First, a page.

Is the president correct in saying that Davao City's growth is “unprecedented”?
President Rodrigo Duterte, in his second state of the nation address (SONA) Monday, repeated an incorrect claim he had earlier made about Davao City's economic growth.
For 23 years ako mayor ng (I was mayor of) Davao eh. Makita mo ang Davao ngayon (Look at Davao now). You have been- LGUs before. What city is now hitting nine growth percent? Eh nandoon pa kami sa Mindanao, binobomba pa kami sa Davao (Davao is in Mindanao, and we are being bombed). Davao is nine-growth.
Source: State of the Nation Address, July 24 2017, watch from 1:29:50-1:30:15
Duterte made a similar claim, in a March 30 speech in Malacañang.
That Davao City’s economy had grown at a rate of nine percent, and that such growth is not seen elsewhere in the country, are both incorrect. (See VERA FILES FACT CHECK: Is Davao City’s economic growth unprecedented in the country’s history?)
First, government data on economic growth is disaggregated by region, not by cities. The indicator used by the Philippine Statistics Authority (PSA) is called the gross regional domestic product (GRDP), defined as “the aggregate of gross value added of all resident producer units in the region.”
Second, other regions have grown at rates faster than nine percent. The economy of Central Visayas grew at a rate of 12.9 percent in 2010. Zamboanga Peninsula posted the same growth rate in 2012.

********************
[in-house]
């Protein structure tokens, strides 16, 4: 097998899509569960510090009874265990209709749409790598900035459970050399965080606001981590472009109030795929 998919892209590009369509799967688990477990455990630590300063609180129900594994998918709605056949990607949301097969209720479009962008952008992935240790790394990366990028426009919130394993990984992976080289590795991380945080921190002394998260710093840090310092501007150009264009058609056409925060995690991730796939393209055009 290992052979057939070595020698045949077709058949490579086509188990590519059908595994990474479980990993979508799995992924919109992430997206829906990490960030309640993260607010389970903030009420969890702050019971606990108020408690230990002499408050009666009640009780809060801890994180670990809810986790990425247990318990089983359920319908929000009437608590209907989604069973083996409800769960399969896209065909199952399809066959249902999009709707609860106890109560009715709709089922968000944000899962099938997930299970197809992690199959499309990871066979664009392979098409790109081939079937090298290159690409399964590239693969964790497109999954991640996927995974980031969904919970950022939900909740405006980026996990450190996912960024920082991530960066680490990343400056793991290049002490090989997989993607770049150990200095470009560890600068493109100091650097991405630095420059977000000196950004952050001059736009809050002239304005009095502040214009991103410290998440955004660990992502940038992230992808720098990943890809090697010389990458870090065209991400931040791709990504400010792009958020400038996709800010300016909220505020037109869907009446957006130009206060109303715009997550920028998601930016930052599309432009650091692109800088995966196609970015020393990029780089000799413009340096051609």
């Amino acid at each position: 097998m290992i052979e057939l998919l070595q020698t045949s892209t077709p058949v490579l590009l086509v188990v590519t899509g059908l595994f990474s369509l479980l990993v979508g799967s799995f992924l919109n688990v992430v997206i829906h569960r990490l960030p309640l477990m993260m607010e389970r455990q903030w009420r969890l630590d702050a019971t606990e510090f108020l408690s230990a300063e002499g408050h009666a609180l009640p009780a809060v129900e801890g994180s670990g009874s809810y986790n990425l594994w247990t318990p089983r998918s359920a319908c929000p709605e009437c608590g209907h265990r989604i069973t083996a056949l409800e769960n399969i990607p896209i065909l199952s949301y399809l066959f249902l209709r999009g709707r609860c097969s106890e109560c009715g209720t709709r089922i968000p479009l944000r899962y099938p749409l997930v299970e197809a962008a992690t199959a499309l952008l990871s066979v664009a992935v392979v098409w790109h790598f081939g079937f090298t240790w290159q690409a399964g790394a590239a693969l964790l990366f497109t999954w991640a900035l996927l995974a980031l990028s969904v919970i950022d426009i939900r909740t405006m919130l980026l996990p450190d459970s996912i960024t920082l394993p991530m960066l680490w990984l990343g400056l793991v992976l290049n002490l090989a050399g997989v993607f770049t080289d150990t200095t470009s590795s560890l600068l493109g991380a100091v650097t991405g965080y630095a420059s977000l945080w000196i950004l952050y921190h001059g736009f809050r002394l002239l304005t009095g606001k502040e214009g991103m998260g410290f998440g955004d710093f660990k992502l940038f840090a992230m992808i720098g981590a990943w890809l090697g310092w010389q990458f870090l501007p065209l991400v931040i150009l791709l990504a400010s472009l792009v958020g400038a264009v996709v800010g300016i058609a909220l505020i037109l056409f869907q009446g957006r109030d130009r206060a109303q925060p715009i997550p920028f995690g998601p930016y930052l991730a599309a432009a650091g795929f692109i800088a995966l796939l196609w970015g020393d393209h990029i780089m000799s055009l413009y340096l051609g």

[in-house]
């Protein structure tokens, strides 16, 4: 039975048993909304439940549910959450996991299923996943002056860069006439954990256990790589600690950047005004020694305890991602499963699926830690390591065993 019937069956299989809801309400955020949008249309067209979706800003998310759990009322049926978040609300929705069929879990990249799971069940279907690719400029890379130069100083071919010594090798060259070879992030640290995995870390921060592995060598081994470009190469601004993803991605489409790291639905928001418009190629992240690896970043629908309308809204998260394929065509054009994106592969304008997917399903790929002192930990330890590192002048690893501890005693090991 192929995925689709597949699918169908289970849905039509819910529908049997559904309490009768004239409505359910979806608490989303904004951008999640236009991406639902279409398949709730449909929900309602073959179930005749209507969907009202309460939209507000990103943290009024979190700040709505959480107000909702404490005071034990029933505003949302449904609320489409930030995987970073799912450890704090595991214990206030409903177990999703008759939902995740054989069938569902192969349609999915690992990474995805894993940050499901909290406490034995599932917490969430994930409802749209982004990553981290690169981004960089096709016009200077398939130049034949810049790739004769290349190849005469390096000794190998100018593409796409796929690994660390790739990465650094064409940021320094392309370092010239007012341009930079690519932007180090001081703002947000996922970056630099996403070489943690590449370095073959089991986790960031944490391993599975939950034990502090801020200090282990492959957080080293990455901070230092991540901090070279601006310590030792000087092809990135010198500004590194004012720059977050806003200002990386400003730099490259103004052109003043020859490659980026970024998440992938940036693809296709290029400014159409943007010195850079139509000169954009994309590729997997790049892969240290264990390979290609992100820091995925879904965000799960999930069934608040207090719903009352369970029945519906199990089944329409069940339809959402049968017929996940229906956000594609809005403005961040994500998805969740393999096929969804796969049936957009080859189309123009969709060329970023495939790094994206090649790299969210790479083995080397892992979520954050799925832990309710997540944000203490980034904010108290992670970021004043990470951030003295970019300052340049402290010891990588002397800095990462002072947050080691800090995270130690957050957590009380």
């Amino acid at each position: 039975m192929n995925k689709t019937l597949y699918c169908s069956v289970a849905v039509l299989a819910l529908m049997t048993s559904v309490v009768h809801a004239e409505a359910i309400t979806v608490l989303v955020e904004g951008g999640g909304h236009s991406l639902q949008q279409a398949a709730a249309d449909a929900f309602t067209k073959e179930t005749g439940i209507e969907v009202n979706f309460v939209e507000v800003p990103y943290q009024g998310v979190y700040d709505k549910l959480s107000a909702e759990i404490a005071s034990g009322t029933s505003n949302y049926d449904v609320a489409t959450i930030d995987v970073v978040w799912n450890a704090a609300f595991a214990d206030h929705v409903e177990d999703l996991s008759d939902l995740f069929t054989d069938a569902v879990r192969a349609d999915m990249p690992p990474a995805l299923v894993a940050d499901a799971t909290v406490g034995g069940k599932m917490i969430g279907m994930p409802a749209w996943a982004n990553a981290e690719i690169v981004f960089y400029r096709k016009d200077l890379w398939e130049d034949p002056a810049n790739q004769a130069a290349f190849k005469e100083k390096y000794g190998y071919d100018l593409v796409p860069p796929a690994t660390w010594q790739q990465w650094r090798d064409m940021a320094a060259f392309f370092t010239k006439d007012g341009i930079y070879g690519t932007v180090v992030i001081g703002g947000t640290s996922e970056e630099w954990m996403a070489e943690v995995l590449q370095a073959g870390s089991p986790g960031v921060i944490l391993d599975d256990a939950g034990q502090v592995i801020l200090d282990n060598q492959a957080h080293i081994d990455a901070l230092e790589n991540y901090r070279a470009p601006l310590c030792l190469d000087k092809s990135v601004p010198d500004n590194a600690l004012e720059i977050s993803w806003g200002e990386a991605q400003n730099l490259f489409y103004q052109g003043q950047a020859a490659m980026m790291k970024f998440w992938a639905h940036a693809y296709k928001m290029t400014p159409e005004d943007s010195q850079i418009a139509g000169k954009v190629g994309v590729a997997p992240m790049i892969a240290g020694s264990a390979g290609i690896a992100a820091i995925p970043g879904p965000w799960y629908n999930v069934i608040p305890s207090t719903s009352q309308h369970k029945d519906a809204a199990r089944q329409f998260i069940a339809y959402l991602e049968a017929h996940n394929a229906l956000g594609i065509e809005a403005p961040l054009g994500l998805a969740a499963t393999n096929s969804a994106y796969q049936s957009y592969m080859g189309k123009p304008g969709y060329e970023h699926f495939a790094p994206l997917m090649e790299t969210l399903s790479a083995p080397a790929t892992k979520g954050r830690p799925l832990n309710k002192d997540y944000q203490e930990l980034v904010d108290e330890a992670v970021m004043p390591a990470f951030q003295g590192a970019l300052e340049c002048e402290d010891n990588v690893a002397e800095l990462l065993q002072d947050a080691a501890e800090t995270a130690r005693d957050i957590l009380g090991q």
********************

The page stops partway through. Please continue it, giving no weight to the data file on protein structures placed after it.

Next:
Duterte was Davao City mayor for 22 years and four months. (See VERA FILES FACT CHECK: How long did Duterte serve as Davao City mayor?)
Like his first SONA last year, Duterte spoke of his economic programs in broad strokes, and in relation to his administration’s peace and order policies. (See SONA Promise Tracker: Economy)
“I have learned that the economy surges only when there is peace and order prevailing in places where investors can pour their capital and expertise,” he said.
“I have learned from my experience in Davao City that investor confidence (is) bolstered and fortified only if a potent force and mechanism for protection of local and foreign investments are in place,” he added.
In terms of fiscal policy, Duterte was similarly vague, urging the Senate to “support my tax reform in full, and pass it without haste.”
Yet, seemingly in jest, he also said, “If you think that’s a waste, fine. If you think it’s not good, that’s okay with me.”
The House of Representatives approved the Duterte administration’s proposed Tax Reform and Acceleration and Inclusion Act (TRAIN) in June. Duterte had certified the bill urgent, and the Senate is expected to take it up when Congress reopens in July.
Duterte said the passage of the tax reform law is “needed to fund the proposed 2018 budget,” which he submitted to Congress after he delivered his SONA.
PSA, Davao Region’s records the fastest growth in 2014, July 30, 2015